Today, for no special reason, I've decided to talk a bit about bees. The picture below I took of a bee that was snacking on some flowers next to my porch. That was last September. He didn't seem to mind me taking the picture.

The reason bees are on my mind today is that I just read a short article on honeybees in a monthly newsletter I get in the mail that focuses on agriculture in North Carolina. Apparently NC produces $10 million a year in honey but the big money is in pollination services where the honeybee industry takes in $100 million a year.

The reason that there's such a spread in those two numbers is a little sad. Apparently over the past 20 years most of the wild honeybees in the USA have been killed off by two different species of parasitic mites. These mites have also reducted the domestic honeybee population by nearly half--but now those domestic bees are needed by agriculture to pollinate crops. For most honey producers in NC, the fees they generate by renting out bees to pollinate far outpace the money they make by selling honey. Weird, huh?

I remember when I grew up--and yes, that was a long, long time ago--there were bees all over the place. You'd constantly see them on clover and flowers. Now that one I photographed above is apparently a rare feral (wild) honeybee or someone nearby is keeping some domestic hives. I didn't see a collar on the beast...

According to the article, not all crops need honeybees for pollination. However many of the ones that don't require insect pollination do much better with with insect pollination. For example, blueberries are 50-80% more productive if honeybees are used. Since blueberries are a $32 million crop in NC--there's a lot of incentive for a farmer to rent bees. Weird as that sounds to me. Some crops really need insects to pollinate--for example, cucumbers are 90% reliant on external insect pollination.

The article went on to mention that almonds are 100% reliant on honeybees for pollination but since they don't grow in NC, some beekeepers are planning on trucking their hives to CA for the 3 week pollination window there. The hives rent for $125 a hive there whereas here in NC the typical rental is $30-50. My first thought when I read that was I didn't want to be the one to open the doors on that truck after driving those bees 3,000 miles. Talk about being pissed off!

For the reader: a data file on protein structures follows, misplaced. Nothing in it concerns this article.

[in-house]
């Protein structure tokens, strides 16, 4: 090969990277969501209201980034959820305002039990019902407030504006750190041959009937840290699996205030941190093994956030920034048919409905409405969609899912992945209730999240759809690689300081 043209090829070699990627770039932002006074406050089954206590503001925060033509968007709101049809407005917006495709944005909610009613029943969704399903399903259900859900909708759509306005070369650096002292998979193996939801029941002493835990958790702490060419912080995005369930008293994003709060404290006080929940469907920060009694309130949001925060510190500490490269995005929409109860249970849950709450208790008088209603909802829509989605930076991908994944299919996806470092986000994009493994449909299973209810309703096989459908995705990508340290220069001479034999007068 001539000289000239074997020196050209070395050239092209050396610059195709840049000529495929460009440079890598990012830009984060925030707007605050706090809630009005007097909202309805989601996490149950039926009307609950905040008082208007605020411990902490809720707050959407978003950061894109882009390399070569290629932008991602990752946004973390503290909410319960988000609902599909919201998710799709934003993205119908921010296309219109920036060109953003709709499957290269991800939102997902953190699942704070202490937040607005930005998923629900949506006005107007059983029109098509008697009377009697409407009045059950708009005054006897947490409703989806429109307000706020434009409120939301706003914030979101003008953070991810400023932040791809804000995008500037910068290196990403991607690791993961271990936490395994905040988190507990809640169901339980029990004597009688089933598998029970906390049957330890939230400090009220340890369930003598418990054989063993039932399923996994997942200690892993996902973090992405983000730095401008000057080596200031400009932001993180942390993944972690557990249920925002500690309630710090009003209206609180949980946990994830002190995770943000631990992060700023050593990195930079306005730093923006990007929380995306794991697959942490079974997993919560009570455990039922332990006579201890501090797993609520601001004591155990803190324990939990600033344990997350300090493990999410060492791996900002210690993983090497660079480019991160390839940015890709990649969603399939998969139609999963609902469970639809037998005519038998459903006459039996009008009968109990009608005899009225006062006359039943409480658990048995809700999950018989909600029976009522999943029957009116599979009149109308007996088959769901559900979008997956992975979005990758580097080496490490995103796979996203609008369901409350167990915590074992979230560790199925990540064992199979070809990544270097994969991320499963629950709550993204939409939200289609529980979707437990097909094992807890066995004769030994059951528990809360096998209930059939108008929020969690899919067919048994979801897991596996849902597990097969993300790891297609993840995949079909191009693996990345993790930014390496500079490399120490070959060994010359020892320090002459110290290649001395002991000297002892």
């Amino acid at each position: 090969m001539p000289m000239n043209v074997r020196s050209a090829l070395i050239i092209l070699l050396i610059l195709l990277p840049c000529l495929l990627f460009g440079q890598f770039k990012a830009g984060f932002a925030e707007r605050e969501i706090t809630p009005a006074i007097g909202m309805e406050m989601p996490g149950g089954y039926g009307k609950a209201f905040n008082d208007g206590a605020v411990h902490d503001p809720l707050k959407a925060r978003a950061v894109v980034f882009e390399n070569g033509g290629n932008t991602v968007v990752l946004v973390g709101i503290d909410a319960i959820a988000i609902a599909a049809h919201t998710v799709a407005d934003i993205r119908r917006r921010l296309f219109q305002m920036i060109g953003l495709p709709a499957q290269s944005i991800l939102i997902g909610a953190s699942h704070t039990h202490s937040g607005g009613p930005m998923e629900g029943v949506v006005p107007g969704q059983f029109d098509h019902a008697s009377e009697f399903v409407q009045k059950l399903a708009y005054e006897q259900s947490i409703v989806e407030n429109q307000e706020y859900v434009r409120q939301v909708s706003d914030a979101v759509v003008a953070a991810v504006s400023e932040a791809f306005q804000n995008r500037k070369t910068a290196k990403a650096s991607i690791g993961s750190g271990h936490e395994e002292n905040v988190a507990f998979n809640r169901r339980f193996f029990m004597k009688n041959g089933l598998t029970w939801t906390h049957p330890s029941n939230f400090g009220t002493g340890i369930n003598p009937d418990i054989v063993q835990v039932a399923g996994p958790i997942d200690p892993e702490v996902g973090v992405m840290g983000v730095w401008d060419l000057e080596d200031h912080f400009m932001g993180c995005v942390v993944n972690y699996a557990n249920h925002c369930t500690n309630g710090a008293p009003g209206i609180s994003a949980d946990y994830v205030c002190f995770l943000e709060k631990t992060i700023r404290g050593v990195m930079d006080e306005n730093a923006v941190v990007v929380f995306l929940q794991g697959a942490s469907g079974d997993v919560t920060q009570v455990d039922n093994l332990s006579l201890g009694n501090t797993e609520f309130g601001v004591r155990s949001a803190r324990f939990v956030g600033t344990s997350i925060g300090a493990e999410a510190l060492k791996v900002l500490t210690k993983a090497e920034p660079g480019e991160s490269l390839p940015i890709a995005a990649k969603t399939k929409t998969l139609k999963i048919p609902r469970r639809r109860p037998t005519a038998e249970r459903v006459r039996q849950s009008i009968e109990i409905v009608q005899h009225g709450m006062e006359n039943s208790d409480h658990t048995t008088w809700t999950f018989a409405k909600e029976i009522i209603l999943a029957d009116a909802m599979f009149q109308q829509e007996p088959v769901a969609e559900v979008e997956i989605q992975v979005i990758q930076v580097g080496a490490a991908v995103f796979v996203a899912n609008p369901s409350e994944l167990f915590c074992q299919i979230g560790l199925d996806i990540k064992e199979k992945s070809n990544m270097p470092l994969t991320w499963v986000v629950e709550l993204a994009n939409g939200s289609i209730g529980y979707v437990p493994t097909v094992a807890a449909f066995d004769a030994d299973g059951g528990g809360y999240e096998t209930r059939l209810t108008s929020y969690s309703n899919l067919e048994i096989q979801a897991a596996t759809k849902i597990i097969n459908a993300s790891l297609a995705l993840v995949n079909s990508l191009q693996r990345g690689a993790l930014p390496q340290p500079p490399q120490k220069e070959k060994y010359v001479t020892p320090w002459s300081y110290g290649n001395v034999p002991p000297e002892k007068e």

No_Newz said…
I could see my old man truckin' bees across the country. And I could also hear him calling me from a California ER crying. LOL!
Lois Lane

I actually read that article in USA Today, but it was specific to national agriculture, not just in NC. Perhaps restaurants will stop serving honey? It doesn't bode well for our long term agriculutral industry. If there are only certain windows for polination throughout the US for various crops, and a limited supply of bees, bee services will be increasingly in demand. What the USA Today article also said was that with the rising fees for bee services, some farms won't be able to afford to contract for the services, resulting in them having to sell their farms if yields drop. I find it rather incredible that a farmer couldn't afford $150 for bees to pollinate his crops, but I guess farming is still a tough industry with some very slim margins.
utenzi said…
That does seem hard to believe, Matthew. Maybe it wasn't the $150 but the availability to get the bees at all that was the problem.
Oreo said…
I don't see a collar on him either Utenzi. If them peoples is gonna let their pets run free then they should put tags on 'em. What if they gotted lost....oh, schmaybe they gots chips like me!!
Diane Mandy said…
Imagine my horror when I come to your site over my lunch break and see that your are flaunting and promoting my greatest fear. You KNOW I hate bees, Utenzi. Now I'm gonna be having nightmares tonight. Thanks. :-)
kenju said…
Good info, Utenzi. Did you ever read my post on when bees invaded our home?
Sue said…
There is a cherry orchard here in the bay area that uses honeybees for pollination. The cherry orchard happens to be right next door to a municipal tennis court. There's always a bee or two walking on the court or flying around the net. It can be a little disconcerting but the bees are very tame. They are too happy from all the pollen to mind all the tennis balls.
utenzi said…
Oreo, your Mom actually told you that she embedded that chip so you could be found? Ha! She just likes to make incisions in cats. Poor Oreo!

Diane, I was thoughtless. My apologies. I should have been more solitious of your feelings--especially today, the day when your short tresses are all going to be cut off. Good luck with that, Diane!
WendyWings said…
We had a huge beehive in the roof of our house and had to get a local beekeeper to come and remove it.
We never did get any honey out of it :)
Michele sent me back !
Malinda777 said…
Interesting post Utenzi, and great photo you took.

Here from Michele

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